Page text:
P.E.I. fishermen, Indigenous groups pleased with Northern Pulp decision
'There's still obviously that big elephant in the room, being Boat Harbour and the Boat Harbour closure'
P.E.I. fisheries and Indigenous rights organizations, and the province say they are pleased the Nova Scotia government has rejected a plan by Pictou's Northern Pulp plant to pipe treated effluent into the Northumberland Strait between Nova Scotia and P.E.I.
Nova Scotia had until Tuesday to decide whether or not to approve Northern Pulp's proposal for a new treatment facility that would pump up to 85 million litres of treated effluent daily into the strait. On Tuesday, the Nova Scotia environment minister asked the mill to submit an environmental assessment report within two years.
"We've pointed out a number of inaccuracies the last few years through this process, and as it turns out the minister agrees with those inaccuracies," said Melanie Giffin, a marine biologist and program planner with the P.E.I. Fishermen's Association.
Giffin called the decision "positive" and said her organization hopes its concerns about the marine ecosystem in the Strait and how the mill's effluent may affect the multi-million dollar fishery for lobster, scallops and other fish, will now be addressed.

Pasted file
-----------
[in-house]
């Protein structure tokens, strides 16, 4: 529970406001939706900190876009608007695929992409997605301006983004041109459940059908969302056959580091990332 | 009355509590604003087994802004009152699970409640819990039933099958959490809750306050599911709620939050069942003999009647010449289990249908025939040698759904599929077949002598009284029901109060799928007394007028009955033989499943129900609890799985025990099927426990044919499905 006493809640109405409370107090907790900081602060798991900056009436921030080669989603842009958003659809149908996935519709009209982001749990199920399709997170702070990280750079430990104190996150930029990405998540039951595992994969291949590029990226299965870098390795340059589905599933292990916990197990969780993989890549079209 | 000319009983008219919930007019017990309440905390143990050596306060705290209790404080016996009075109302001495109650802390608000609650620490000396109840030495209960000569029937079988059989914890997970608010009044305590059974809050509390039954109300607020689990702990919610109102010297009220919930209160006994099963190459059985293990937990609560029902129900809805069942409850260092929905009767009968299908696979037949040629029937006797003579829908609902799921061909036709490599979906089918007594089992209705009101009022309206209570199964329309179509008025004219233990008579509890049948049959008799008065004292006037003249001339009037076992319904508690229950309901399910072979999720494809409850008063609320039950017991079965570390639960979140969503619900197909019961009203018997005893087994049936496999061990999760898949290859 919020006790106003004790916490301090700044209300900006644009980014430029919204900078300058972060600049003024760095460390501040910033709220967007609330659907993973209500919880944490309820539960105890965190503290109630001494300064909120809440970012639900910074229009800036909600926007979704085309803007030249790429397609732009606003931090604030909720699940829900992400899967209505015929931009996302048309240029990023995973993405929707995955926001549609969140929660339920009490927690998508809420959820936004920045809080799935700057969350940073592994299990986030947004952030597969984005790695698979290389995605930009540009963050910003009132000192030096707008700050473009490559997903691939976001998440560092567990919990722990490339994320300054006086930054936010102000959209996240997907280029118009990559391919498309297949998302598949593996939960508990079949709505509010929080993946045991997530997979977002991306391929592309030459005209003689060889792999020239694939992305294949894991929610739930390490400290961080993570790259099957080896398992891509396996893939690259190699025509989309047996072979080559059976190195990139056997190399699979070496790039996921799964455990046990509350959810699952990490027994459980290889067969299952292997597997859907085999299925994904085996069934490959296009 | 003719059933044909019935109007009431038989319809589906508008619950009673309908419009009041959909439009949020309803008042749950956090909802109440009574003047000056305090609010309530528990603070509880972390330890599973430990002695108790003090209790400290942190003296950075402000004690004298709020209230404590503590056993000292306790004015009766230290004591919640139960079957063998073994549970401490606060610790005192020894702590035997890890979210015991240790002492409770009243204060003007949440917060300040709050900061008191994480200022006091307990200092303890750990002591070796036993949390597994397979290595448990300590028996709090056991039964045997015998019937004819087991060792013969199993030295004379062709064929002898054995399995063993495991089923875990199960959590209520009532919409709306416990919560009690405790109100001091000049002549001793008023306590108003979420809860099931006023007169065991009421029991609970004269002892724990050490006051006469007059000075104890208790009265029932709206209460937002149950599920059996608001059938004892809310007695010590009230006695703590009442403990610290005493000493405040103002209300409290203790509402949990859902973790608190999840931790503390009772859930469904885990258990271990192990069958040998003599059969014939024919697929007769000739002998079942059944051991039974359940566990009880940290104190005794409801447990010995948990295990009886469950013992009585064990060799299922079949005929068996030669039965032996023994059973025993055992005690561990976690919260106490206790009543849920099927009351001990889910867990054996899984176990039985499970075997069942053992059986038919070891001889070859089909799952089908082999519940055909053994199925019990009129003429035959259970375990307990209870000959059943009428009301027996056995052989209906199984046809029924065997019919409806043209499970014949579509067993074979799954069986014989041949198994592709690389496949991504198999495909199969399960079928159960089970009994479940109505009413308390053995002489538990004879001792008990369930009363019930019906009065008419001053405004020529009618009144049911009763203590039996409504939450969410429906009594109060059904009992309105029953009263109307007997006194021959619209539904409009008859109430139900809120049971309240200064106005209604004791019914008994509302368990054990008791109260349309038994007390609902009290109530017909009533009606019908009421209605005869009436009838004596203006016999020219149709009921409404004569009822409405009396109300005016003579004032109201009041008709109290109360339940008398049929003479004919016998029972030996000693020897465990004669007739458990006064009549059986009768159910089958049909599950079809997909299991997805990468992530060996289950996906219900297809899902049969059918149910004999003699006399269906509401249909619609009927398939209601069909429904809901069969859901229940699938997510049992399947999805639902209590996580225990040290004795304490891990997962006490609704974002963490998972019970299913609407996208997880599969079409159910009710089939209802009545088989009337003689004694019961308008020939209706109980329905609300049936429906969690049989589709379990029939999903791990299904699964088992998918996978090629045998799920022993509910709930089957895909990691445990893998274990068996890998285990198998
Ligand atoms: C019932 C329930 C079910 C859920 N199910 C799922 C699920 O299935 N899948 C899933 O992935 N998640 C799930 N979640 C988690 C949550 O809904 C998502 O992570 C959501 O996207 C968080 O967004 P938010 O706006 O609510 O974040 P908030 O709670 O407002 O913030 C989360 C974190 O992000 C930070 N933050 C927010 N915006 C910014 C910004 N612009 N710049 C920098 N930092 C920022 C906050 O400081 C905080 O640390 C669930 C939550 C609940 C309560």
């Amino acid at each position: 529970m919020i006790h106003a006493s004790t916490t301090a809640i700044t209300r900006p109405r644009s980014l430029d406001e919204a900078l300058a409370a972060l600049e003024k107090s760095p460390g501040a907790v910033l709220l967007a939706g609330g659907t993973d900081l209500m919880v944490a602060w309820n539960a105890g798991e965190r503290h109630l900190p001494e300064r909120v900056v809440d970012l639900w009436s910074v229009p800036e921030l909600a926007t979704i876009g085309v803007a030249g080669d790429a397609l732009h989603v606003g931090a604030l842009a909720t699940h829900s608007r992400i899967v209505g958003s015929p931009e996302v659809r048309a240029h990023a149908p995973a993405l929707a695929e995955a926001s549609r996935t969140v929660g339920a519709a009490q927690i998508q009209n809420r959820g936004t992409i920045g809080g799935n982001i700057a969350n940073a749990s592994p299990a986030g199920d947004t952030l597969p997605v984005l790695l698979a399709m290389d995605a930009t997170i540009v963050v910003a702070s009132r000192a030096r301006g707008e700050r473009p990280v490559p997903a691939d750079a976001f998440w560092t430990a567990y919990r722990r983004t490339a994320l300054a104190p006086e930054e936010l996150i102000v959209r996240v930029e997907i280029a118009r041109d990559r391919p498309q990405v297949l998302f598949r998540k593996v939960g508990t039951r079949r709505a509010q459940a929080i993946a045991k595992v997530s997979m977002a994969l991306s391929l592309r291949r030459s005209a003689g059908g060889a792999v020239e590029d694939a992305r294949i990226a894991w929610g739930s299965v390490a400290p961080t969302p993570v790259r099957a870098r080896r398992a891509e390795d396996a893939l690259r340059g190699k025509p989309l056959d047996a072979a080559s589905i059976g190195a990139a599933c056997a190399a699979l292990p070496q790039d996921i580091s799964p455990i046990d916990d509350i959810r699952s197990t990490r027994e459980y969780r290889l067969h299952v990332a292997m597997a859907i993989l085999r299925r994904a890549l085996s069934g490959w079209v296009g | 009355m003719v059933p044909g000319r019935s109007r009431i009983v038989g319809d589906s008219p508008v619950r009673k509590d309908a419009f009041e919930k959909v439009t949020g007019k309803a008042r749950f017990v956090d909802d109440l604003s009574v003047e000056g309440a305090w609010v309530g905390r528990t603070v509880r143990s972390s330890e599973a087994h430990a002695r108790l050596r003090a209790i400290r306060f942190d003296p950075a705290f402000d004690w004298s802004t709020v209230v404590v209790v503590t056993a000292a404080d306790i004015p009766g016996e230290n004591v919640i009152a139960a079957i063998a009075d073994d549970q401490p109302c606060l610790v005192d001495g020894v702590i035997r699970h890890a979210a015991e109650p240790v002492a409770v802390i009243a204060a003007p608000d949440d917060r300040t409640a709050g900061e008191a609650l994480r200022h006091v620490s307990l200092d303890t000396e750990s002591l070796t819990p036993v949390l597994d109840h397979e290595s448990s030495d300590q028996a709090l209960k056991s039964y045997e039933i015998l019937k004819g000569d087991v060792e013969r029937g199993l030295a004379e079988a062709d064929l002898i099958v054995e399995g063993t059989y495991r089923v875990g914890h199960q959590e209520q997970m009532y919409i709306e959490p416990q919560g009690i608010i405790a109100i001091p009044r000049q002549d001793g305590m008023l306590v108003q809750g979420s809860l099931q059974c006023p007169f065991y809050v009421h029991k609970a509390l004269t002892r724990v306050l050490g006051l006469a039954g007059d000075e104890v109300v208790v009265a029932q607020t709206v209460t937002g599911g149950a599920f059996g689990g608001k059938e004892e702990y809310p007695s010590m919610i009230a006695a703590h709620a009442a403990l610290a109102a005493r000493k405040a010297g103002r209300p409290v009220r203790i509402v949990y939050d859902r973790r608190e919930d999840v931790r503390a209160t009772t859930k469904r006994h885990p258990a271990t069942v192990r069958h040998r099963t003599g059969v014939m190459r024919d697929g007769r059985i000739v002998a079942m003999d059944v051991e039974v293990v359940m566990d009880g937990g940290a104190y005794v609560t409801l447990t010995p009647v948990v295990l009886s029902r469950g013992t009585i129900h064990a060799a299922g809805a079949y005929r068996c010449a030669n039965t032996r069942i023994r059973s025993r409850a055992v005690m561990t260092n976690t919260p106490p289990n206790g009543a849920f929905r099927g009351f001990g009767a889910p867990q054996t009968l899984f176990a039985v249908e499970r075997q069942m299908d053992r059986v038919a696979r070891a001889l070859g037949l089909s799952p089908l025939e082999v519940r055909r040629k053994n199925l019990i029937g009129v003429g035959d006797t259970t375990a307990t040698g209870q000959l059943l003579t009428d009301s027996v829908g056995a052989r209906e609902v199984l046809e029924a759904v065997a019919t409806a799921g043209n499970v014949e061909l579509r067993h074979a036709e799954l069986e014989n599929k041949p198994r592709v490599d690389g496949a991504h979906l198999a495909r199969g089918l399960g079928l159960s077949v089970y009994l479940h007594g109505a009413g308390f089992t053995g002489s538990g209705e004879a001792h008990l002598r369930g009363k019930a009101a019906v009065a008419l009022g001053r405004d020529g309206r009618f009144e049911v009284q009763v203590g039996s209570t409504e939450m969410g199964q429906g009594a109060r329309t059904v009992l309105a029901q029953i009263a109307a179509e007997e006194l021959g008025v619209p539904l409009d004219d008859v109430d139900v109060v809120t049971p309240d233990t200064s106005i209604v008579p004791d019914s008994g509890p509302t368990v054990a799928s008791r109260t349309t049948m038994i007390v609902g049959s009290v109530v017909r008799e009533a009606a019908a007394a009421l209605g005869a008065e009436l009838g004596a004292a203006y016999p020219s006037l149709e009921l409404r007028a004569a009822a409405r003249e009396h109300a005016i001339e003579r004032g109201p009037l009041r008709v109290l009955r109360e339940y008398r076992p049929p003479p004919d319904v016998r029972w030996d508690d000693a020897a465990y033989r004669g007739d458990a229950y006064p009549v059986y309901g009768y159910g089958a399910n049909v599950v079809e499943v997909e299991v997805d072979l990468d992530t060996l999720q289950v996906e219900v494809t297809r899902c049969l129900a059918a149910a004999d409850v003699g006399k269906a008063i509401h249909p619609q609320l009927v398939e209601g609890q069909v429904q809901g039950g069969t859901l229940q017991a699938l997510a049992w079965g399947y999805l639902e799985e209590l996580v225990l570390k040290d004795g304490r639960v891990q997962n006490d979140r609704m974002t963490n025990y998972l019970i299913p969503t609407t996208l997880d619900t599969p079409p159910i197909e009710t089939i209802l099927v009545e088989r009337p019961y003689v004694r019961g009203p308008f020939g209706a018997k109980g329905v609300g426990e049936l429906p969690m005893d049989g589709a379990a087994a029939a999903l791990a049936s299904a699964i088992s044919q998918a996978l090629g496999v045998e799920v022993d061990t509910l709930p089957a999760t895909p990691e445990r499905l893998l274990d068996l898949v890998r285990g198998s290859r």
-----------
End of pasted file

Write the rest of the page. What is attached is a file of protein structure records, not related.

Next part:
'There's still obviously that big elephant in the room, being Boat Harbour and the Boat Harbour closure," Giffin said. Boat Harbour is the estuary where Northern Pulp currently pumps its treated effluent, and the Nova Scotia government ordered it shut down by January 2020.
"We still support that closure," she said, noting the PEIFA is not against the mill itself.
'Continue to be strongly opposed'
P.E.I.s' provincial government is pleased with the decision for a new assessment of the plan, Premier Dennis King and Fisheries Minister Jamie Fox said in a written release Tuesday.
"We commend the Nova Scotia environment minister for asking for more science-based information and welcome the caution expressed on this decision," King said in the release.
"There are still many unanswered questions about the short- and long-term impacts on the Northumberland Strait ecosystem," Fox said in the release.
In a written release Tuesday, P.E.I.'s Mi'kmaq leadership said it was "disheartened" the federal government would not do its own environmental assessment of the plant's plan.
"We are happy that this project will require an environmental assessment process," said Lennox Island Chief Darlene Bernard in the release. "As stewards of the environment, we're deeply concerned about the potential harm to the Northumberland Strait marine life this project could have created, lasting for generations."
"We continue to be strongly opposed to this project," said Chief Junior Gould in the release.
"The potential harm of the discharge into the Northumberland Strait could have devastating effects to both the cultural and economically significant fishing industry."
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With files from Steve Bruce